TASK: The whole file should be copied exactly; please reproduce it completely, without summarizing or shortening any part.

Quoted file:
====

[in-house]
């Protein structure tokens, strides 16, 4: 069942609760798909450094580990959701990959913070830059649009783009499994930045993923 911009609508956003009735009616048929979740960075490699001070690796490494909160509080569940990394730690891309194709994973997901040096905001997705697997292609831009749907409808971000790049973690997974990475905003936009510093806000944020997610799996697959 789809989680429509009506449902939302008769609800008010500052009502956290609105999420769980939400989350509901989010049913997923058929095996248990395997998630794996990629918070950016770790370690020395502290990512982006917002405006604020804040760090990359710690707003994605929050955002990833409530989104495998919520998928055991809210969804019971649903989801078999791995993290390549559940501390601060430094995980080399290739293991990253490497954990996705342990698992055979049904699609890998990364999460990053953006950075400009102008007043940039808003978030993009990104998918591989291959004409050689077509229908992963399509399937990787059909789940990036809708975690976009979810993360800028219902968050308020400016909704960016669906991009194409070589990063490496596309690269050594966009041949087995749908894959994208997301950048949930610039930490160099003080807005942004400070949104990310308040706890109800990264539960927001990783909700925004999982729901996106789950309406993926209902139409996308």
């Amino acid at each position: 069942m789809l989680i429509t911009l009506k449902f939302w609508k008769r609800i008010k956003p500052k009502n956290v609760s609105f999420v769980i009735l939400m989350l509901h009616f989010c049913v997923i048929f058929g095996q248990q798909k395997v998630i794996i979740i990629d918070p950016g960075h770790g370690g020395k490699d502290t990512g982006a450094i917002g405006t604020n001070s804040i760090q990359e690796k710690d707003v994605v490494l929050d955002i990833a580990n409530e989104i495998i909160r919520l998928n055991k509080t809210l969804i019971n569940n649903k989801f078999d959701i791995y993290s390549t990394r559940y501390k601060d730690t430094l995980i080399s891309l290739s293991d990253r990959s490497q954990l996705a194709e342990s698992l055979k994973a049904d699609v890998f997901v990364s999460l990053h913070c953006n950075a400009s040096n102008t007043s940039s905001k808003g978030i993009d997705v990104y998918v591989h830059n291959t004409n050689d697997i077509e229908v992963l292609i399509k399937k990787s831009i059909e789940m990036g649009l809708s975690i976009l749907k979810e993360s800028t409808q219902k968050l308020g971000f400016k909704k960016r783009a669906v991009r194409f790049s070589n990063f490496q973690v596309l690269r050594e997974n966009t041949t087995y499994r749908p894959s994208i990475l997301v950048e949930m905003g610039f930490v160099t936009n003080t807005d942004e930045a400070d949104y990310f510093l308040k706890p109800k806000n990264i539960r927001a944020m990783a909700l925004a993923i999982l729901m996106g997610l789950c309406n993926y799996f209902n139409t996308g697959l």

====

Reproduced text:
[in-house]
């Protein structure tokens, strides 16, 4: 069942609760798909450094580990959701990959913070830059649009783009499994930045993923 911009609508956003009735009616048929979740960075490699001070690796490494909160509080569940990394730690891309194709994973997901040096905001997705697997292609831009749907409808971000790049973690997974990475905003936009510093806000944020997610799996697959 789809989680429509009506449902939302008769609800008010500052009502956290609105999420769980939400989350509901989010049913997923058929095996248990395997998630794996990629918070950016770790370690020395502290990512982006917002405006604020804040760090990359710690707003994605929050955002990833409530989104495998919520998928055991809210969804019971649903989801078999791995993290390549559940501390601060430094995980080399290739293991990253490497954990996705342990698992055979049904699609890998990364999460990053953006950075400009102008007043940039808003978030993009990104998918591989291959004409050689077509229908992963399509399937990787059909789940990036809708975690976009979810993360800028219902968050308020400016909704960016669906991009194409070589990063490496596309690269050594966009041949087995749908894959994208997301950048949930610039930490160099003080807005942004400070949104990310308040706890109800990264539960927001990783909700925004999982729901996106789950309406993926209902139409996308």
């Amino acid at each position: 069942m789809l989680i429509t911009l009506k449902f939302w609508k008769r609800i008010k956003p500052k009502n956290v609760s609105f999420v769980i009735l939400m989350l509901h009616f989010c049913v997923i048929f058929g095996q248990q798909k395997v998630i794996i979740i990629d918070p950016g960075h770790g370690g020395k490699d502290t990512g982006a450094i917002g405006t604020n001070s804040i760090q990359e690796k710690d707003v994605v490494l929050d955002i990833a580990n409530e989104i495998i909160r919520l998928n055991k509080t809210l969804i019971n569940n649903k989801f078999d959701i791995y993290s390549t990394r559940y501390k601060d730690t430094l995980i080399s891309l290739s293991d990253r990959s490497q954990l996705a194709e342990s698992l055979k994973a049904d699609v890998f997901v990364s999460l990053h913070c953006n950075a400009s040096n102008t007043s940039s905001k808003g978030i993009d997705v990104y998918v591989h830059n291959t004409n050689d697997i077509e229908v992963l292609i399509k399937k990787s831009i059909e789940m990036g649009l809708s975690i976009l749907k979810e993360s800028t409808q219902k968050l308020g971000f400016k909704k960016r783009a669906v991009r194409f790049s070589n990063f490496q973690v596309l690269r050594e997974n966009t041949t087995y499994r749908p894959s994208i990475l997301v950048e949930m905003g610039f930490v160099t936009n003080t807005d942004e930045a400070d949104y990310f510093l308040k706890p109800k806000n990264i539960r927001a944020m990783a909700l925004a993923i999982l729901m996106g997610l789950c309406n993926y799996f209902n139409t996308g697959l």